One argument for this is that nothing like to what occurred during the “great deglobalization” of the 20th century can occur now. The outcome could, at worst, resemble the cold war. But this is overly hopeful. The effects of a breakdown in relations between great powers are quite likely to be greater in our time than they were in the past.
One obvious reason is that we are now more than an order of magnitude more capable of annihilating one another. An alarming new study from Rutgers University contends that nearly 5 billion people might perish in a full-scale nuclear conflict between the US and Russia, especially given the likelihood of a “nuclear winter.” Is that not conceivable? Sadly, no.
We rely on a high degree of enlightened cooperation to support an inhabitable planet, which is another reason why the result could be far worse this time. This is especially true of China and the US, which together account for more than 40% of the world’s CO2 emissions. The greatest collective action problem now is the climate. Any prospect of preventing a runaway process of climate change would likely be eliminated if cooperative relationships broke down.
Earth Temperature land-sea chart from 1961 – 2022
Then, one must revert to the optimism that the current, widening global divisions may be contained, as they mostly were during the cold war. This optimism can be rebutted by the fact that there were some close calls during the Cold War. The second is that, while China and the west compete with one another and are both integrated with the rest of the globe, the Soviet economy was not. It is impossible to break these economic ties without suffering some grief. To think there is foolish. Conflict appears certain to result from the effort.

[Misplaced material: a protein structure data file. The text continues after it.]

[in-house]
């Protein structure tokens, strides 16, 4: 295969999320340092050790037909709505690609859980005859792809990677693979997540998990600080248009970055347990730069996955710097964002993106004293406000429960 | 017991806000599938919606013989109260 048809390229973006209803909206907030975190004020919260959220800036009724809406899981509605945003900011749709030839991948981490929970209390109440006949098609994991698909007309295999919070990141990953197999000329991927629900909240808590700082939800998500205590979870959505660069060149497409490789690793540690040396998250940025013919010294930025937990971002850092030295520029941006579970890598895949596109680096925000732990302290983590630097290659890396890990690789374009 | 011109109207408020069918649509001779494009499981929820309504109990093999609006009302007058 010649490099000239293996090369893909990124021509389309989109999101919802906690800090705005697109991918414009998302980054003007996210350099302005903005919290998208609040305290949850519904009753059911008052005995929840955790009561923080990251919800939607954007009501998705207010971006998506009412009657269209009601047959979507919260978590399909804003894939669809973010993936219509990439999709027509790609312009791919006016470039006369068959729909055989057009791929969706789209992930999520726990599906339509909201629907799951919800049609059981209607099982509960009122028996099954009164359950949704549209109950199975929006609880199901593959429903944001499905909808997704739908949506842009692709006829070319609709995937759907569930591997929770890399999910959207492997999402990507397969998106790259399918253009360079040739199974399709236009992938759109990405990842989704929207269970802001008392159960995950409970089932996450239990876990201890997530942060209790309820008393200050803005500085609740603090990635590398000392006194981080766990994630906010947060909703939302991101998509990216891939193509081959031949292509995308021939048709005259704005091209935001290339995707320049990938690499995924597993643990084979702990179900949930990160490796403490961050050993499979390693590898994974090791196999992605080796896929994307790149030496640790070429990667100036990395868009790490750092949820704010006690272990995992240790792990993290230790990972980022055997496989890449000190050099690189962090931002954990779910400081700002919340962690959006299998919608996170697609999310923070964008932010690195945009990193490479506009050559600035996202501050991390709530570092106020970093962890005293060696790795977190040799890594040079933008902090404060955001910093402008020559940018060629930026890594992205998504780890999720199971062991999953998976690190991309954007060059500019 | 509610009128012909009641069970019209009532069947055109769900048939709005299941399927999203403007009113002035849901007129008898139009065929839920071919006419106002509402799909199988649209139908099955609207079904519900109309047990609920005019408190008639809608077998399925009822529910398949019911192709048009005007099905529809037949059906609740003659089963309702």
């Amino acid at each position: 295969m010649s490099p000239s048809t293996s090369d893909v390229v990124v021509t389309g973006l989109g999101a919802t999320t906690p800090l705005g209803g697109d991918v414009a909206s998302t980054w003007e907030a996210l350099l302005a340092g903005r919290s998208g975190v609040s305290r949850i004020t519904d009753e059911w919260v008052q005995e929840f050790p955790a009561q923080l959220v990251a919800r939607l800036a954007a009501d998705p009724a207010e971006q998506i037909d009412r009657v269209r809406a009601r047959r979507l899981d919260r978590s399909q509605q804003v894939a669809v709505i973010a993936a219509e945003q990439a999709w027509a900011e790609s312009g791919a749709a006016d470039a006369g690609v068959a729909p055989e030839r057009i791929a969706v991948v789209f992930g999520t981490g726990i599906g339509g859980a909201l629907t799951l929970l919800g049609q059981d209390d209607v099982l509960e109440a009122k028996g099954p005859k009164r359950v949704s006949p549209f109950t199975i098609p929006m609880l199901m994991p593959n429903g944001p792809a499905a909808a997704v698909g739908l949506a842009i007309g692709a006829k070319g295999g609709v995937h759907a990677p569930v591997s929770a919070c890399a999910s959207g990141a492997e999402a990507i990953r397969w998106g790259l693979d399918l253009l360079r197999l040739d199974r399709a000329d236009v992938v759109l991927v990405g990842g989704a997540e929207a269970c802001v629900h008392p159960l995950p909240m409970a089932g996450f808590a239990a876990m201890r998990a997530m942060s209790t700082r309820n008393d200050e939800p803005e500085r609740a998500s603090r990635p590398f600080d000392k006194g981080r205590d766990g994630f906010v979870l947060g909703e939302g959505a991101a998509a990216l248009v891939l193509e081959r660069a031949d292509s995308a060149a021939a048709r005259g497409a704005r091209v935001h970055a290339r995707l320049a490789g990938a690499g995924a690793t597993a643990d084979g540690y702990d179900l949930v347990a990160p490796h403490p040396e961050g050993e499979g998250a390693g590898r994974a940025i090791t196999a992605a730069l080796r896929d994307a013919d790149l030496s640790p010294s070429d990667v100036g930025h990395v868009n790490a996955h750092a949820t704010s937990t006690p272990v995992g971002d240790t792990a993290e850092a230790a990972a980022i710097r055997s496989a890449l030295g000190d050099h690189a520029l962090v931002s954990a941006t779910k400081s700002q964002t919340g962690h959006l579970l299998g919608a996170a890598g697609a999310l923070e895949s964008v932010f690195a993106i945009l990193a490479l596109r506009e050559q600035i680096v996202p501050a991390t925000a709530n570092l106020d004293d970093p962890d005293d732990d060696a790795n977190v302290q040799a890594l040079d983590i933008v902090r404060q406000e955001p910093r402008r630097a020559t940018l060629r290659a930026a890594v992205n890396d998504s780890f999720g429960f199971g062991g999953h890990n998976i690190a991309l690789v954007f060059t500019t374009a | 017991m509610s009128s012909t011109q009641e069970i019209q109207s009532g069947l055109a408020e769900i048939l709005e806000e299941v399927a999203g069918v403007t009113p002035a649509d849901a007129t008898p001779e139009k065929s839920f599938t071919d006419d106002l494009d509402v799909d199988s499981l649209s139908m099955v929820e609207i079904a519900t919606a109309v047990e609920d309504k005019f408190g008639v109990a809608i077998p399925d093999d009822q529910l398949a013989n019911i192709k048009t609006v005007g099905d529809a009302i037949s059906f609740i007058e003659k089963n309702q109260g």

The newly announced restrictions on US shipments of semiconductors and related technologies to China do appear to be a meaningful move. This poses a threat to Beijing that is unquestionably much greater than anything Donald Trump achieved. It is obvious that the goal is to hold down China’s economic growth. Economic warfare has been committed there. It might be accepted by some. But it will have significant geopolitical repercussions.
Inequality is on the rise for developed nations
deglobalisation that has been carefully calculated and intelligently executed is not likely to lead to deglobalization. Humans do not operate in this manner. Some people can assert that deglobalization contributes to lowering inequality. That is also absurd because open economies are typically more equal than closed ones.
Power struggles pose the biggest challenge to globalization. By attempting to increase their security, great powers make their adversaries feel less safe, which feeds a vicious cycle of mistrust. We’ve come a long way in this spiral already. That fact will determine how the global economy develops. Instead of a friendly localism, we are moving toward negative-sum competition. If that sickness spreads rapidly, our planet might not survive.